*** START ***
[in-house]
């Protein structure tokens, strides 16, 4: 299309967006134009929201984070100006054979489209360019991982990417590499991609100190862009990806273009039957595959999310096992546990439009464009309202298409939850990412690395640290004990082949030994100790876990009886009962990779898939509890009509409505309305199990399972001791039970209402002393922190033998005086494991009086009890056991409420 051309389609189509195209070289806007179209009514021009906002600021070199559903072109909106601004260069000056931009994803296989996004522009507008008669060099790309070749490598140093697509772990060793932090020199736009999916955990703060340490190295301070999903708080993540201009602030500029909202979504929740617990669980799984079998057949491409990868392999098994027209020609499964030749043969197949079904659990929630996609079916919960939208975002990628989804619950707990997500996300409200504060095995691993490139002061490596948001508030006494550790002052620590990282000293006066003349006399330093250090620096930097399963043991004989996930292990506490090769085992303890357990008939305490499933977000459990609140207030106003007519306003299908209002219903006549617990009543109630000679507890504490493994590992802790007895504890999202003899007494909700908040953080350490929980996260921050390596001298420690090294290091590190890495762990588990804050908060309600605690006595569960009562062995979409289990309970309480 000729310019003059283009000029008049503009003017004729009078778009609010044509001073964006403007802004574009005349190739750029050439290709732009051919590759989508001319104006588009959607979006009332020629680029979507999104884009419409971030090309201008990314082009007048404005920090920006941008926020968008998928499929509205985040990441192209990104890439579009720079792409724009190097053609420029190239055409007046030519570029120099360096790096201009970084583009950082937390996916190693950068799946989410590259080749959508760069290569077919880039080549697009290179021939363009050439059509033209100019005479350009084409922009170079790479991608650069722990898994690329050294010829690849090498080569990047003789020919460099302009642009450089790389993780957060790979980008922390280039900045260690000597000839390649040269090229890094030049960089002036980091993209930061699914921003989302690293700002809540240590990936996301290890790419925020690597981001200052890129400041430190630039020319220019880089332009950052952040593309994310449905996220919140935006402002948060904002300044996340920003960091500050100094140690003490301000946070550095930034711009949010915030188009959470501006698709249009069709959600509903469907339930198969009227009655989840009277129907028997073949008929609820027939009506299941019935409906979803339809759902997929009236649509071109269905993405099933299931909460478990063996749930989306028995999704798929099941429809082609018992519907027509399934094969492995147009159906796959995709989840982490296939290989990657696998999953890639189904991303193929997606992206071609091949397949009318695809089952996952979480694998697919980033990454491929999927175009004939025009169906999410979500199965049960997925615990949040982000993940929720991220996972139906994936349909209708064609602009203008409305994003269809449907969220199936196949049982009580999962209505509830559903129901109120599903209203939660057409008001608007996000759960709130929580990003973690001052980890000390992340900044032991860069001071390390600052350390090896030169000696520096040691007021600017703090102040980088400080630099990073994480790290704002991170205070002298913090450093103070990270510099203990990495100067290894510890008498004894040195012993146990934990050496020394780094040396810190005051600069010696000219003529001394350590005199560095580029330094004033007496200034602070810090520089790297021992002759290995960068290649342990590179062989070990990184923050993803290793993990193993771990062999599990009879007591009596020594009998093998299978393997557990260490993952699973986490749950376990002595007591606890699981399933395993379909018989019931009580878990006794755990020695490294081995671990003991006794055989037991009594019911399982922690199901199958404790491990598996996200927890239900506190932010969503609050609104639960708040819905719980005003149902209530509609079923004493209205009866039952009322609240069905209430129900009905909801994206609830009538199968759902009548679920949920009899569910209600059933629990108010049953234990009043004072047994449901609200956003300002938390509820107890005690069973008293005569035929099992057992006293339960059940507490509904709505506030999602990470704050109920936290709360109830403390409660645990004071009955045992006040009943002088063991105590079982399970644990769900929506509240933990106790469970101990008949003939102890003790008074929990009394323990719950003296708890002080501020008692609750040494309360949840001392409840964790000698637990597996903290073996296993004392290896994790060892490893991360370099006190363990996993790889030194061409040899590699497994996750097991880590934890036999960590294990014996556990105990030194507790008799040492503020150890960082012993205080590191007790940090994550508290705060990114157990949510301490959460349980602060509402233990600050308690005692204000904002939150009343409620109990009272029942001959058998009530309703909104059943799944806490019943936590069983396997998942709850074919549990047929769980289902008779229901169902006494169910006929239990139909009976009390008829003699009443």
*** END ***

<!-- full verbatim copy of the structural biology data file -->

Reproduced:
[in-house]
């Protein structure tokens, strides 16, 4: 299309967006134009929201984070100006054979489209360019991982990417590499991609100190862009990806273009039957595959999310096992546990439009464009309202298409939850990412690395640290004990082949030994100790876990009886009962990779898939509890009509409505309305199990399972001791039970209402002393922190033998005086494991009086009890056991409420 051309389609189509195209070289806007179209009514021009906002600021070199559903072109909106601004260069000056931009994803296989996004522009507008008669060099790309070749490598140093697509772990060793932090020199736009999916955990703060340490190295301070999903708080993540201009602030500029909202979504929740617990669980799984079998057949491409990868392999098994027209020609499964030749043969197949079904659990929630996609079916919960939208975002990628989804619950707990997500996300409200504060095995691993490139002061490596948001508030006494550790002052620590990282000293006066003349006399330093250090620096930097399963043991004989996930292990506490090769085992303890357990008939305490499933977000459990609140207030106003007519306003299908209002219903006549617990009543109630000679507890504490493994590992802790007895504890999202003899007494909700908040953080350490929980996260921050390596001298420690090294290091590190890495762990588990804050908060309600605690006595569960009562062995979409289990309970309480 000729310019003059283009000029008049503009003017004729009078778009609010044509001073964006403007802004574009005349190739750029050439290709732009051919590759989508001319104006588009959607979006009332020629680029979507999104884009419409971030090309201008990314082009007048404005920090920006941008926020968008998928499929509205985040990441192209990104890439579009720079792409724009190097053609420029190239055409007046030519570029120099360096790096201009970084583009950082937390996916190693950068799946989410590259080749959508760069290569077919880039080549697009290179021939363009050439059509033209100019005479350009084409922009170079790479991608650069722990898994690329050294010829690849090498080569990047003789020919460099302009642009450089790389993780957060790979980008922390280039900045260690000597000839390649040269090229890094030049960089002036980091993209930061699914921003989302690293700002809540240590990936996301290890790419925020690597981001200052890129400041430190630039020319220019880089332009950052952040593309994310449905996220919140935006402002948060904002300044996340920003960091500050100094140690003490301000946070550095930034711009949010915030188009959470501006698709249009069709959600509903469907339930198969009227009655989840009277129907028997073949008929609820027939009506299941019935409906979803339809759902997929009236649509071109269905993405099933299931909460478990063996749930989306028995999704798929099941429809082609018992519907027509399934094969492995147009159906796959995709989840982490296939290989990657696998999953890639189904991303193929997606992206071609091949397949009318695809089952996952979480694998697919980033990454491929999927175009004939025009169906999410979500199965049960997925615990949040982000993940929720991220996972139906994936349909209708064609602009203008409305994003269809449907969220199936196949049982009580999962209505509830559903129901109120599903209203939660057409008001608007996000759960709130929580990003973690001052980890000390992340900044032991860069001071390390600052350390090896030169000696520096040691007021600017703090102040980088400080630099990073994480790290704002991170205070002298913090450093103070990270510099203990990495100067290894510890008498004894040195012993146990934990050496020394780094040396810190005051600069010696000219003529001394350590005199560095580029330094004033007496200034602070810090520089790297021992002759290995960068290649342990590179062989070990990184923050993803290793993990193993771990062999599990009879007591009596020594009998093998299978393997557990260490993952699973986490749950376990002595007591606890699981399933395993379909018989019931009580878990006794755990020695490294081995671990003991006794055989037991009594019911399982922690199901199958404790491990598996996200927890239900506190932010969503609050609104639960708040819905719980005003149902209530509609079923004493209205009866039952009322609240069905209430129900009905909801994206609830009538199968759902009548679920949920009899569910209600059933629990108010049953234990009043004072047994449901609200956003300002938390509820107890005690069973008293005569035929099992057992006293339960059940507490509904709505506030999602990470704050109920936290709360109830403390409660645990004071009955045992006040009943002088063991105590079982399970644990769900929506509240933990106790469970101990008949003939102890003790008074929990009394323990719950003296708890002080501020008692609750040494309360949840001392409840964790000698637990597996903290073996296993004392290896994790060892490893991360370099006190363990996993790889030194061409040899590699497994996750097991880590934890036999960590294990014996556990105990030194507790008799040492503020150890960082012993205080590191007790940090994550508290705060990114157990949510301490959460349980602060509402233990600050308690005692204000904002939150009343409620109990009272029942001959058998009530309703909104059943799944806490019943936590069983396997998942709850074919549990047929769980289902008779229901169902006494169910006929239990139909009976009390008829003699009443």